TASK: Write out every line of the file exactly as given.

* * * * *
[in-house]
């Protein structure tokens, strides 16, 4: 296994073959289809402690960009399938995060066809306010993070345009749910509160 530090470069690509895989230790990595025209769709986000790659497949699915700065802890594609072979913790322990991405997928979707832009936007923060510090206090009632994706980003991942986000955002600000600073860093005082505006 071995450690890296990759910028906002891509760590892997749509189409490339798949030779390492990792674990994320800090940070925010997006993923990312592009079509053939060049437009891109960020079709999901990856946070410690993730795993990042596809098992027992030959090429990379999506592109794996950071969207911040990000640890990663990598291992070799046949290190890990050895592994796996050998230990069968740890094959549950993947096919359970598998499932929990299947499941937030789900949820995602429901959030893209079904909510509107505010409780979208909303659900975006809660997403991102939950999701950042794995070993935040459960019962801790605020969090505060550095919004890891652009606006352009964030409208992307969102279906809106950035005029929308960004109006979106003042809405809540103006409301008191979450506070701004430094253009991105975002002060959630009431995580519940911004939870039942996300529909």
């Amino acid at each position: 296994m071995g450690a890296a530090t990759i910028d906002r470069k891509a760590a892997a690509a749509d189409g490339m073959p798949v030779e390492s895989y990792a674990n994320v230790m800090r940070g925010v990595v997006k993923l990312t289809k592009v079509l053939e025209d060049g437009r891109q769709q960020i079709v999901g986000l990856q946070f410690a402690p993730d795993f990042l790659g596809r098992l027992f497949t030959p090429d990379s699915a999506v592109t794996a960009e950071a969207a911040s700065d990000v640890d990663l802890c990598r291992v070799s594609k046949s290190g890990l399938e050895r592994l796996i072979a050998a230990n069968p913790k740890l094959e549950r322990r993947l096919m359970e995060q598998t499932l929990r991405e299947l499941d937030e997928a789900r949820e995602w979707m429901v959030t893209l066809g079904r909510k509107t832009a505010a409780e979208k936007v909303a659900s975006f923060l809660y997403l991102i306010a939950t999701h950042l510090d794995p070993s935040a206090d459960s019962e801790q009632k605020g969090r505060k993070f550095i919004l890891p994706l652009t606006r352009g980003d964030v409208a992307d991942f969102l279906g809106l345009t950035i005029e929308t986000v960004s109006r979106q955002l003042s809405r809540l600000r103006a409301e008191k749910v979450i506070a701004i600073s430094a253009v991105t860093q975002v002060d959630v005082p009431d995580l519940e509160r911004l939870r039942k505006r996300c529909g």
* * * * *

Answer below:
[in-house]
């Protein structure tokens, strides 16, 4: 296994073959289809402690960009399938995060066809306010993070345009749910509160 530090470069690509895989230790990595025209769709986000790659497949699915700065802890594609072979913790322990991405997928979707832009936007923060510090206090009632994706980003991942986000955002600000600073860093005082505006 071995450690890296990759910028906002891509760590892997749509189409490339798949030779390492990792674990994320800090940070925010997006993923990312592009079509053939060049437009891109960020079709999901990856946070410690993730795993990042596809098992027992030959090429990379999506592109794996950071969207911040990000640890990663990598291992070799046949290190890990050895592994796996050998230990069968740890094959549950993947096919359970598998499932929990299947499941937030789900949820995602429901959030893209079904909510509107505010409780979208909303659900975006809660997403991102939950999701950042794995070993935040459960019962801790605020969090505060550095919004890891652009606006352009964030409208992307969102279906809106950035005029929308960004109006979106003042809405809540103006409301008191979450506070701004430094253009991105975002002060959630009431995580519940911004939870039942996300529909």
């Amino acid at each position: 296994m071995g450690a890296a530090t990759i910028d906002r470069k891509a760590a892997a690509a749509d189409g490339m073959p798949v030779e390492s895989y990792a674990n994320v230790m800090r940070g925010v990595v997006k993923l990312t289809k592009v079509l053939e025209d060049g437009r891109q769709q960020i079709v999901g986000l990856q946070f410690a402690p993730d795993f990042l790659g596809r098992l027992f497949t030959p090429d990379s699915a999506v592109t794996a960009e950071a969207a911040s700065d990000v640890d990663l802890c990598r291992v070799s594609k046949s290190g890990l399938e050895r592994l796996i072979a050998a230990n069968p913790k740890l094959e549950r322990r993947l096919m359970e995060q598998t499932l929990r991405e299947l499941d937030e997928a789900r949820e995602w979707m429901v959030t893209l066809g079904r909510k509107t832009a505010a409780e979208k936007v909303a659900s975006f923060l809660y997403l991102i306010a939950t999701h950042l510090d794995p070993s935040a206090d459960s019962e801790q009632k605020g969090r505060k993070f550095i919004l890891p994706l652009t606006r352009g980003d964030v409208a992307d991942f969102l279906g809106l345009t950035i005029e929308t986000v960004s109006r979106q955002l003042s809405r809540l600000r103006a409301e008191k749910v979450i506070a701004i600073s430094a253009v991105t860093q975002v002060d959630v005082p009431d995580l519940e509160r911004l939870r039942k505006r996300c529909g």